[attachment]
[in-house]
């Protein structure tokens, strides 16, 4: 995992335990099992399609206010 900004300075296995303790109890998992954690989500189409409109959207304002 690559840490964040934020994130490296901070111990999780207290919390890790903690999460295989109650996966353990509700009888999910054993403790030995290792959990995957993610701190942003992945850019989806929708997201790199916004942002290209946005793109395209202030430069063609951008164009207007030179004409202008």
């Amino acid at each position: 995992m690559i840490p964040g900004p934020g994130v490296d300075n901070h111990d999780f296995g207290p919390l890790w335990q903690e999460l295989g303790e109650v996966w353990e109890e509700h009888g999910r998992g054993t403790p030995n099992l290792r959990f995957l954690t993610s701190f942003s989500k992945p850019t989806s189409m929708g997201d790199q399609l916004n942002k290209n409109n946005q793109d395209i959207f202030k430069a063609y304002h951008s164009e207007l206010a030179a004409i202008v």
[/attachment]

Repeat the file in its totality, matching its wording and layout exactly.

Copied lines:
[in-house]
């Protein structure tokens, strides 16, 4: 995992335990099992399609206010 900004300075296995303790109890998992954690989500189409409109959207304002 690559840490964040934020994130490296901070111990999780207290919390890790903690999460295989109650996966353990509700009888999910054993403790030995290792959990995957993610701190942003992945850019989806929708997201790199916004942002290209946005793109395209202030430069063609951008164009207007030179004409202008």
């Amino acid at each position: 995992m690559i840490p964040g900004p934020g994130v490296d300075n901070h111990d999780f296995g207290p919390l890790w335990q903690e999460l295989g303790e109650v996966w353990e109890e509700h009888g999910r998992g054993t403790p030995n099992l290792r959990f995957l954690t993610s701190f942003s989500k992945p850019t989806s189409m929708g997201d790199q399609l916004n942002k290209n409109n946005q793109d395209i959207f202030k430069a063609y304002h951008s164009e207007l206010a030179a004409i202008v």